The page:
I would be lying if I said that 24 is a great age to start a modeling career. It’s not a bad age to start a TV career. I started mine at 40! But some of the girls are younger. I don’t think you’re too old to model if you’re 20 or 21. It’s like, would you start out to be a professional basketball player at 24? No, but it doesn’t mean that no one is ever going to become a professional basketball player at 24. I think the reason – and you can ask Tyra – I think there are legal issues with girls who are under-age [for the show]. There are legal issues with how long they can shoot for, and they need breaks. There are a lot of laws that go into TV and filming and child labour.

What are some of the biggest highlights from this season?
The storylines are pretty deep with some of the girls. There are two or three girls whose parents are in or have been in prison. I was brutally attacked by a photographer at the end of the season. We had a big showdown in 120 degree weather. The judges – Bryanboy cries on almost every episode! He would text me in the middle of the night, “I can’t believe this girl! She was so rude!” When one of the girls he liked got sent home, he cried! Tyra and I were laughing at him. One time he gets really mad and throws wads of paper at one of the contestants. I think some of the girls tried to seduce Rob Evans.

The two Jays are gone!
Yeah, the two Jays are gone. Johnny Wujek is the person who replaced Jay Emmanuel. Have you seen the Katy Perry movie?

So he’s Katy’s stylist. He’s really cute, fun and cool.

What would your advice be to any girl who is trying to break into the modeling industry?
I was at Target. This woman said, “Can I talk to you about modeling?” And I said okay. She was the checkout girl at Target. She said, “What do you have to do to be a model?” And I said, “Well, who were you thinking about?” And she said, “Me.” I’m like, you’re 165 pounds, you’re 38 years old. Are you really going to humiliate me and put me in a position where – I’m somebody who likes to be honest. I don’t want to be like, “Yeah, you should go to the Ford agency tomorrow!” I said, “I don’t think modeling is for you.” She just threw my stuff in the bag! I think I’m just going to start pretending I don’t hear people.

The first thing is, you should figure out why you want to be a model, and hopefully it’s because you love the human form and you love your human form, and you’re interested in keeping in shape, you want to travel the world, you love creative people, you love clothes and you love to have your picture taken… And you happen to be over 5’10 and you have eyes that are pretty wide set and photogenic. If you answered yes to 95% of the questions, then modeling is for you!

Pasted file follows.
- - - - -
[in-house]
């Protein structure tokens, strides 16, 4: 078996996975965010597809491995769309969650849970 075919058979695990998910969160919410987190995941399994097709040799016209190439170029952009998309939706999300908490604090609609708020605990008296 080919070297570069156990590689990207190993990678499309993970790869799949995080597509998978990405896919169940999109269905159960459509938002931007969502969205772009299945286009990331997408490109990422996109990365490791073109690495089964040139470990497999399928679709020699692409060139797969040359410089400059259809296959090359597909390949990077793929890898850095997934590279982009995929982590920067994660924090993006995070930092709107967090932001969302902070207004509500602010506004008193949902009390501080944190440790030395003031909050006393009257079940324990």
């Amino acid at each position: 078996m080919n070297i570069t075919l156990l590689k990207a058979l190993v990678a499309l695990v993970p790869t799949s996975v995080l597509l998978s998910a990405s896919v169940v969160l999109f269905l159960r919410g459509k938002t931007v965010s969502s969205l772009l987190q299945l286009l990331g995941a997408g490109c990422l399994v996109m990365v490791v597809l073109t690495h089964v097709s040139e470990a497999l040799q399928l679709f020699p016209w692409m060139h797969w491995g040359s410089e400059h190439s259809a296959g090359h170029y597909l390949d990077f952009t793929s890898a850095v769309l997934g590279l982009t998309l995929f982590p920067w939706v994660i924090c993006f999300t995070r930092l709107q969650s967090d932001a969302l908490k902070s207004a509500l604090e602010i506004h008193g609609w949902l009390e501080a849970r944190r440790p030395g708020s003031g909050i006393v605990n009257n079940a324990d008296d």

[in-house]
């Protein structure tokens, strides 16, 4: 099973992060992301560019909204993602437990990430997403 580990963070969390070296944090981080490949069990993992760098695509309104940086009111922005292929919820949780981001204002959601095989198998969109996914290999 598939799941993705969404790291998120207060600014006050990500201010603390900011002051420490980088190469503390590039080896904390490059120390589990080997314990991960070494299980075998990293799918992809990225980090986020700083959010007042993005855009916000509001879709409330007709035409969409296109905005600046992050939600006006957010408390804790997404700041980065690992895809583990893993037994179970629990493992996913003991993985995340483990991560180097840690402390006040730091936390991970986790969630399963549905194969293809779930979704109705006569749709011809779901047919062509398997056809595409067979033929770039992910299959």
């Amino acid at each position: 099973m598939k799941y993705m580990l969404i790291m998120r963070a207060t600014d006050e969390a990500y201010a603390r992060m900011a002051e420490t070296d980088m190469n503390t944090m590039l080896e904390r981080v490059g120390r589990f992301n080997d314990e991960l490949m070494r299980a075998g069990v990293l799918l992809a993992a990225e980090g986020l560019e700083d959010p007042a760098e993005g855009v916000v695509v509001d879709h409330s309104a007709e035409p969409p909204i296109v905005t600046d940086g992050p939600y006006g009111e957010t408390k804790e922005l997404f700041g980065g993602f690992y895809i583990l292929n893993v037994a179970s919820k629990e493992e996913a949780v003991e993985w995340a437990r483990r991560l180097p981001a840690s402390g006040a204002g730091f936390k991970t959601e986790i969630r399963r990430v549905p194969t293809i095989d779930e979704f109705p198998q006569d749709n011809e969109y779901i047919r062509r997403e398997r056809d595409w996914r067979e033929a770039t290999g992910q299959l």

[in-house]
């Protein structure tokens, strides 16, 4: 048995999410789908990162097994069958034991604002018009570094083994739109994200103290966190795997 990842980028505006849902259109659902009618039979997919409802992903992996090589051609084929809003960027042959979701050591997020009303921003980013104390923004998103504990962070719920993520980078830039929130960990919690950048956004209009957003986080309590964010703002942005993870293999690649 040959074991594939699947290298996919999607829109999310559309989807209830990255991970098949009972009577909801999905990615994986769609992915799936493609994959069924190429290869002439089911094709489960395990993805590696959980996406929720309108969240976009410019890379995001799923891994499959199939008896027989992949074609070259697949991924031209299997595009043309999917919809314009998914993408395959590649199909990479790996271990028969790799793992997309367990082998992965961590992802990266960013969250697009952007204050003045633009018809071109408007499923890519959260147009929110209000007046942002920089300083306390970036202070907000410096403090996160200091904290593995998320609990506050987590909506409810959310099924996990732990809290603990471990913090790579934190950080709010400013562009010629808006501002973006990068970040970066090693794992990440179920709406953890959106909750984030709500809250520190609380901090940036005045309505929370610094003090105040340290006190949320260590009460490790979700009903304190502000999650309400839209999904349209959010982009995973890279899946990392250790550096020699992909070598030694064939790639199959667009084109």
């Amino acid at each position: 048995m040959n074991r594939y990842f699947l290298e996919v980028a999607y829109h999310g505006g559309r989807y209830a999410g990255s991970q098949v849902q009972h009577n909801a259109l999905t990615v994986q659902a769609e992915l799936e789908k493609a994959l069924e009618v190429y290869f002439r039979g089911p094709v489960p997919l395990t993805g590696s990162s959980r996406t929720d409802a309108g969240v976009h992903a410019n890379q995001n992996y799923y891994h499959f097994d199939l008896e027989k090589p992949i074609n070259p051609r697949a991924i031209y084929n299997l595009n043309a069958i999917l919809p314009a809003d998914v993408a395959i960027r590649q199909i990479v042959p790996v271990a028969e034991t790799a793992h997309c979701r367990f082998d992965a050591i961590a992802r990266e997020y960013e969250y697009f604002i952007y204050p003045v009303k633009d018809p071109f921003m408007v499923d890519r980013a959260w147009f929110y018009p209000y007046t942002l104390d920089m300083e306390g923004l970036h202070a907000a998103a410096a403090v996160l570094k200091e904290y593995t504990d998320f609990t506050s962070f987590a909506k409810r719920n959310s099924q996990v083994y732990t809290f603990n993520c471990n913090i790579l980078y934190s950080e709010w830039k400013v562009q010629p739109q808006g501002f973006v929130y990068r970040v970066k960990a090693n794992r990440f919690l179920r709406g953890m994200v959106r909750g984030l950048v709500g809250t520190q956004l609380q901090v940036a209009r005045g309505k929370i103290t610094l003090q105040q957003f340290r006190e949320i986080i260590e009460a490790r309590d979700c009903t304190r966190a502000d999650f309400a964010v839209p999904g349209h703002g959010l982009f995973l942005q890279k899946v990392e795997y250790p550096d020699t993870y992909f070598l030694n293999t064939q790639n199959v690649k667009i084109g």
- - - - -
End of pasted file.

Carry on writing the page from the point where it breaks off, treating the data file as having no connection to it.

We have this theory that it’s better to come in second or third on Top Model for a model’s career. What do you think?
I can’t tell you, at People’s Revolution, how many employees and people we’ve had here over the last 15 or 16 years who thought they wanted to work in fashion more than anything. I think a lot of the girls enter with the idea “What would happen if?” And then when it happens…There’s a difference between TV fame and modeling fame. You have to convert it. If a girl’s a smoking model, she’s a smoking model. But if you’ve gotten a bit of TV fame, maybe you don’t want to be the model on the go-see anymore. The truth of the matter is that just because you’re a star in one part of the industry doesn’t mean you’re going to be a star in another. You have to work and pay your dues. I do think, in fashion, people who have fame are made to work harder, like celebrities who have clothing lines.

I think that most of them just haven’t really stopped to do the work and say, “Okay, now I’m going to commit myself to being a model.” We have one girl on the new season who is super beautiful – you look at her and she looks like an insane editorial girl – and she lives in Boston. I look at her and I say, “Have you ever gone to any New York agencies?” [And she goes], “No.”

“Do you want to be a model?”

“Yeah, more than anything in the world.”

“Okay, so let me get this straight: You live a three-hour bus ride on a Greyhound bus from New York City and you look you do and you want to be a model more than anything and you’ve never gone to New York City to get an agency?” That’s like saying, I want to go to Paris but I’m not willing to get on a plane so I’ll go to a Vegas casino.

Photo Courtesy of: KEYSTONE